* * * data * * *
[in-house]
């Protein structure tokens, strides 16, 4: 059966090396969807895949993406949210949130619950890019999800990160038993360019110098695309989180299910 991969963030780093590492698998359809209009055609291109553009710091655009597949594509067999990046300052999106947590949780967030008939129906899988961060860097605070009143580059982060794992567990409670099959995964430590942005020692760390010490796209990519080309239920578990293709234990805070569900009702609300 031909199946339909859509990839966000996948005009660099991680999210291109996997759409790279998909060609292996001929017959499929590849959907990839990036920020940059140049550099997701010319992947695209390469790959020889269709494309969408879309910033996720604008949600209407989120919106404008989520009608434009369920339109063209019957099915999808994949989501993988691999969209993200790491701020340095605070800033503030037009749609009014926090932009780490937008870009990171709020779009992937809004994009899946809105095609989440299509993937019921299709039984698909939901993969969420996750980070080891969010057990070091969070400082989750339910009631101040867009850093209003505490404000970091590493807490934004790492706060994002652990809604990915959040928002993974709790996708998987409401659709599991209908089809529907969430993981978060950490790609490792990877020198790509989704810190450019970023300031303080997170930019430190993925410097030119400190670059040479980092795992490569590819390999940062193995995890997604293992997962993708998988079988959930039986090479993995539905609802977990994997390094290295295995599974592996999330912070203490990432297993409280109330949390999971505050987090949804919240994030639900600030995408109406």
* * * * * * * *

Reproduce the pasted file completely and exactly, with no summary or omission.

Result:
[in-house]
């Protein structure tokens, strides 16, 4: 059966090396969807895949993406949210949130619950890019999800990160038993360019110098695309989180299910 991969963030780093590492698998359809209009055609291109553009710091655009597949594509067999990046300052999106947590949780967030008939129906899988961060860097605070009143580059982060794992567990409670099959995964430590942005020692760390010490796209990519080309239920578990293709234990805070569900009702609300 031909199946339909859509990839966000996948005009660099991680999210291109996997759409790279998909060609292996001929017959499929590849959907990839990036920020940059140049550099997701010319992947695209390469790959020889269709494309969408879309910033996720604008949600209407989120919106404008989520009608434009369920339109063209019957099915999808994949989501993988691999969209993200790491701020340095605070800033503030037009749609009014926090932009780490937008870009990171709020779009992937809004994009899946809105095609989440299509993937019921299709039984698909939901993969969420996750980070080891969010057990070091969070400082989750339910009631101040867009850093209003505490404000970091590493807490934004790492706060994002652990809604990915959040928002993974709790996708998987409401659709599991209908089809529907969430993981978060950490790609490792990877020198790509989704810190450019970023300031303080997170930019430190993925410097030119400190670059040479980092795992490569590819390999940062193995995890997604293992997962993708998988079988959930039986090479993995539905609802977990994997390094290295295995599974592996999330912070203490990432297993409280109330949390999971505050987090949804919240994030639900600030995408109406």